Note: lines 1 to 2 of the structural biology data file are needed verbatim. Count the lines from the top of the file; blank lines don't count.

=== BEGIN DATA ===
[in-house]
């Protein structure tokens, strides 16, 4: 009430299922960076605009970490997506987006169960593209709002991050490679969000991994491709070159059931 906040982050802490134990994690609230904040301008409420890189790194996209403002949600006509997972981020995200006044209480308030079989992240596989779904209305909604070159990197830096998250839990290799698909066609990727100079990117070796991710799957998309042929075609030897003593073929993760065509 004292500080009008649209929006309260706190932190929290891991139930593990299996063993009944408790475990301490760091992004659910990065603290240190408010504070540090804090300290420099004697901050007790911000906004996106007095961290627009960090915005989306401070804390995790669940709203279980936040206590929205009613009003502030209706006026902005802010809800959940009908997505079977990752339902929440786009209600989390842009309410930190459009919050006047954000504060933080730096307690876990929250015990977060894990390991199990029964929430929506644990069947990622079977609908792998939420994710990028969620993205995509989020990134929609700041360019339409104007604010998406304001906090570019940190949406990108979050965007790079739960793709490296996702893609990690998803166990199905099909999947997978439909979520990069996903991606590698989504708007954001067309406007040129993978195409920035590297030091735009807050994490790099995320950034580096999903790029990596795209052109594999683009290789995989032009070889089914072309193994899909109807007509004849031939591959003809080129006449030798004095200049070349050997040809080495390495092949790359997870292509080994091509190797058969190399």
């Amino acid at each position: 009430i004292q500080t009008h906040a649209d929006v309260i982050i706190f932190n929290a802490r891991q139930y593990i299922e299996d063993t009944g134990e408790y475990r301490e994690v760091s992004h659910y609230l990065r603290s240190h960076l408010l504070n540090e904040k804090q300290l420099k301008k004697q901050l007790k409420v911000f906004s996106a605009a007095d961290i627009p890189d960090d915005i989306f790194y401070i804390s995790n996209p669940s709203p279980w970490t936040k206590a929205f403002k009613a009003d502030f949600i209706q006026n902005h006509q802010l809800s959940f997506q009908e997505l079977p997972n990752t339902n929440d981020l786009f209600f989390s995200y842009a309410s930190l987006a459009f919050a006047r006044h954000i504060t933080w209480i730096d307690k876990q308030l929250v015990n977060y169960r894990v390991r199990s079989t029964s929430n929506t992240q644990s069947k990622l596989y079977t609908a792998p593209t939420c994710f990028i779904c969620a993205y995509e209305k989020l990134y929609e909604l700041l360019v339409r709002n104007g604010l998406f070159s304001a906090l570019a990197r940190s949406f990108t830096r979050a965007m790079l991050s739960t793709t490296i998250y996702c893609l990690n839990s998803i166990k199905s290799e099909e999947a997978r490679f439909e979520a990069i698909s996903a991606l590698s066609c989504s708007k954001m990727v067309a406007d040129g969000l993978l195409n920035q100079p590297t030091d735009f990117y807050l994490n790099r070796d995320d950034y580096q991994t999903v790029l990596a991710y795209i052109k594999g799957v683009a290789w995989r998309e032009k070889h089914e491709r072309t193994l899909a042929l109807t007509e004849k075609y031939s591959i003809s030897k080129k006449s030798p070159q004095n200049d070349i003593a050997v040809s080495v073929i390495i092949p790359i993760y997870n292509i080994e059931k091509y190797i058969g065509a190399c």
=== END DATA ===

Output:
[in-house]
């Protein structure tokens, strides 16, 4: 009430299922960076605009970490997506987006169960593209709002991050490679969000991994491709070159059931 906040982050802490134990994690609230904040301008409420890189790194996209403002949600006509997972981020995200006044209480308030079989992240596989779904209305909604070159990197830096998250839990290799698909066609990727100079990117070796991710799957998309042929075609030897003593073929993760065509 004292500080009008649209929006309260706190932190929290891991139930593990299996063993009944408790475990301490760091992004659910990065603290240190408010504070540090804090300290420099004697901050007790911000906004996106007095961290627009960090915005989306401070804390995790669940709203279980936040206590929205009613009003502030209706006026902005802010809800959940009908997505079977990752339902929440786009209600989390842009309410930190459009919050006047954000504060933080730096307690876990929250015990977060894990390991199990029964929430929506644990069947990622079977609908792998939420994710990028969620993205995509989020990134929609700041360019339409104007604010998406304001906090570019940190949406990108979050965007790079739960793709490296996702893609990690998803166990199905099909999947997978439909979520990069996903991606590698989504708007954001067309406007040129993978195409920035590297030091735009807050994490790099995320950034580096999903790029990596795209052109594999683009290789995989032009070889089914072309193994899909109807007509004849031939591959003809080129006449030798004095200049070349050997040809080495390495092949790359997870292509080994091509190797058969190399």